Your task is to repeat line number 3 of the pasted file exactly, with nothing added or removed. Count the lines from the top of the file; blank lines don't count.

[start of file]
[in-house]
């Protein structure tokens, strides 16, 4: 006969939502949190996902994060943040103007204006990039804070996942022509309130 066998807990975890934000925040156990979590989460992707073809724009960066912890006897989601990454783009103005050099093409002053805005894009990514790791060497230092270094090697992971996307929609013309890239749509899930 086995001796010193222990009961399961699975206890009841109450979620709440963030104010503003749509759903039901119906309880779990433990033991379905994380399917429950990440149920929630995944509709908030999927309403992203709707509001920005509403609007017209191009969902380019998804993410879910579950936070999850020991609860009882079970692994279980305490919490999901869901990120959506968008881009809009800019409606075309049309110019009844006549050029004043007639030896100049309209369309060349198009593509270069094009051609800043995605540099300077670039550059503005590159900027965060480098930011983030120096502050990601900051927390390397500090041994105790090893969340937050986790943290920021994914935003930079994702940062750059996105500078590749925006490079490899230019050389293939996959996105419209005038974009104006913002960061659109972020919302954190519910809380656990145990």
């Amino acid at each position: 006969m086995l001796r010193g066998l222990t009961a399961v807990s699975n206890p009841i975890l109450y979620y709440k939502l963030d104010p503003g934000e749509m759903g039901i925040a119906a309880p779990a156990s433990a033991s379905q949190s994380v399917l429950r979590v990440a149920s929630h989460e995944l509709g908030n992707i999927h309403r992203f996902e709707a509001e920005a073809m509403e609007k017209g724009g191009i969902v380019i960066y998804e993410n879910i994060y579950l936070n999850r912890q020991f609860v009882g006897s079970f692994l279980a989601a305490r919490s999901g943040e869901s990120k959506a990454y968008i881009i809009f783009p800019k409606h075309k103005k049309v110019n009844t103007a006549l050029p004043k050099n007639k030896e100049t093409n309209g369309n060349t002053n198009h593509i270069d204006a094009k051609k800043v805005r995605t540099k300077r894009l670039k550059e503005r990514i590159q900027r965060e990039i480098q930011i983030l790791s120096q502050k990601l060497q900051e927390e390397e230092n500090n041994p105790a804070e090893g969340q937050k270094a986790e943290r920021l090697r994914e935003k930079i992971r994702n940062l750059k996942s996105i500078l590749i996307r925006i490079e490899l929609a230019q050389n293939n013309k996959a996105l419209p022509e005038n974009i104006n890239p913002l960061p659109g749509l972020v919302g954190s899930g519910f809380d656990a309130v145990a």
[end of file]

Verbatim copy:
């Amino acid at each position: 006969m086995l001796r010193g066998l222990t009961a399961v807990s699975n206890p009841i975890l109450y979620y709440k939502l963030d104010p503003g934000e749509m759903g039901i925040a119906a309880p779990a156990s433990a033991s379905q949190s994380v399917l429950r979590v990440a149920s929630h989460e995944l509709g908030n992707i999927h309403r992203f996902e709707a509001e920005a073809m509403e609007k017209g724009g191009i969902v380019i960066y998804e993410n879910i994060y579950l936070n999850r912890q020991f609860v009882g006897s079970f692994l279980a989601a305490r919490s999901g943040e869901s990120k959506a990454y968008i881009i809009f783009p800019k409606h075309k103005k049309v110019n009844t103007a006549l050029p004043k050099n007639k030896e100049t093409n309209g369309n060349t002053n198009h593509i270069d204006a094009k051609k800043v805005r995605t540099k300077r894009l670039k550059e503005r990514i590159q900027r965060e990039i480098q930011i983030l790791s120096q502050k990601l060497q900051e927390e390397e230092n500090n041994p105790a804070e090893g969340q937050k270094a986790e943290r920021l090697r994914e935003k930079i992971r994702n940062l750059k996942s996105i500078l590749i996307r925006i490079e490899l929609a230019q050389n293939n013309k996959a996105l419209p022509e005038n974009i104006n890239p913002l960061p659109g749509l972020v919302g954190s899930g519910f809380d656990a309130v145990a």